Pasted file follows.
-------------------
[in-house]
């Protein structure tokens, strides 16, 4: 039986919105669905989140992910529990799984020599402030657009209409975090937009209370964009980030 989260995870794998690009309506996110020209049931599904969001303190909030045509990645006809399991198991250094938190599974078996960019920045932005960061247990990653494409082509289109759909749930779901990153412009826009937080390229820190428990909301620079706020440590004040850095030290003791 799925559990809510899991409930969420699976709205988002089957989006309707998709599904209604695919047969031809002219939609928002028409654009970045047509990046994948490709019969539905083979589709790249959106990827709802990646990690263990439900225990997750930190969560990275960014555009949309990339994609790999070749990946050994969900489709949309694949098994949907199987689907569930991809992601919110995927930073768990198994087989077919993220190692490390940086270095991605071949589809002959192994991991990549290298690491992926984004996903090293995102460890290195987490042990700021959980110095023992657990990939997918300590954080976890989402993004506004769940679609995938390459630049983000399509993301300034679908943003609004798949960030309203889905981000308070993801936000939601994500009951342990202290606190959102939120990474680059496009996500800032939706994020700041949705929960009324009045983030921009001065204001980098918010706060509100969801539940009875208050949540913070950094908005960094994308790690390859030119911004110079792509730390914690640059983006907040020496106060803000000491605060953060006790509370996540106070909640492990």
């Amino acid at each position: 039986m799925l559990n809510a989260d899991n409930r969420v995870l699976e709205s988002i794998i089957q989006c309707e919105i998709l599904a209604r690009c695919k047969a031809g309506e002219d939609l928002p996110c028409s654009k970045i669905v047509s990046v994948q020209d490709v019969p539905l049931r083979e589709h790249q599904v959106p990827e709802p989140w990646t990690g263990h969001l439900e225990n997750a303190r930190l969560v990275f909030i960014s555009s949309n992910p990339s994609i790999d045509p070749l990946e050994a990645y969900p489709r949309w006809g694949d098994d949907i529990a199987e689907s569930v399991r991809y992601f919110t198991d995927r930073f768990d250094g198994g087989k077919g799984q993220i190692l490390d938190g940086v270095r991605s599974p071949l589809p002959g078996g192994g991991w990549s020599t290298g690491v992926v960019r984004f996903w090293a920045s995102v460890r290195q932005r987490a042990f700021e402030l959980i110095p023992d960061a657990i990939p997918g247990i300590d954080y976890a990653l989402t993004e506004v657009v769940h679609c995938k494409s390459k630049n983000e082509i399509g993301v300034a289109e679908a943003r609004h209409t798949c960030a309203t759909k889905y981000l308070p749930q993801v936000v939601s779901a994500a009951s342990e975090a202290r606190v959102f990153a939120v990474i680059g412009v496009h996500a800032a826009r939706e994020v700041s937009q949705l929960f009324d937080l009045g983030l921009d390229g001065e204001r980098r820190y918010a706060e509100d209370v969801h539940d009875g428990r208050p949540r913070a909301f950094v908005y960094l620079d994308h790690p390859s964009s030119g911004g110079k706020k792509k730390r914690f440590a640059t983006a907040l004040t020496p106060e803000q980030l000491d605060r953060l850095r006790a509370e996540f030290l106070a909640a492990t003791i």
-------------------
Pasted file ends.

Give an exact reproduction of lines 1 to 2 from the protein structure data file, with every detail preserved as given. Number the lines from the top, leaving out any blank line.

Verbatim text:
[in-house]
């Protein structure tokens, strides 16, 4: 039986919105669905989140992910529990799984020599402030657009209409975090937009209370964009980030 989260995870794998690009309506996110020209049931599904969001303190909030045509990645006809399991198991250094938190599974078996960019920045932005960061247990990653494409082509289109759909749930779901990153412009826009937080390229820190428990909301620079706020440590004040850095030290003791 799925559990809510899991409930969420699976709205988002089957989006309707998709599904209604695919047969031809002219939609928002028409654009970045047509990046994948490709019969539905083979589709790249959106990827709802990646990690263990439900225990997750930190969560990275960014555009949309990339994609790999070749990946050994969900489709949309694949098994949907199987689907569930991809992601919110995927930073768990198994087989077919993220190692490390940086270095991605071949589809002959192994991991990549290298690491992926984004996903090293995102460890290195987490042990700021959980110095023992657990990939997918300590954080976890989402993004506004769940679609995938390459630049983000399509993301300034679908943003609004798949960030309203889905981000308070993801936000939601994500009951342990202290606190959102939120990474680059496009996500800032939706994020700041949705929960009324009045983030921009001065204001980098918010706060509100969801539940009875208050949540913070950094908005960094994308790690390859030119911004110079792509730390914690640059983006907040020496106060803000000491605060953060006790509370996540106070909640492990």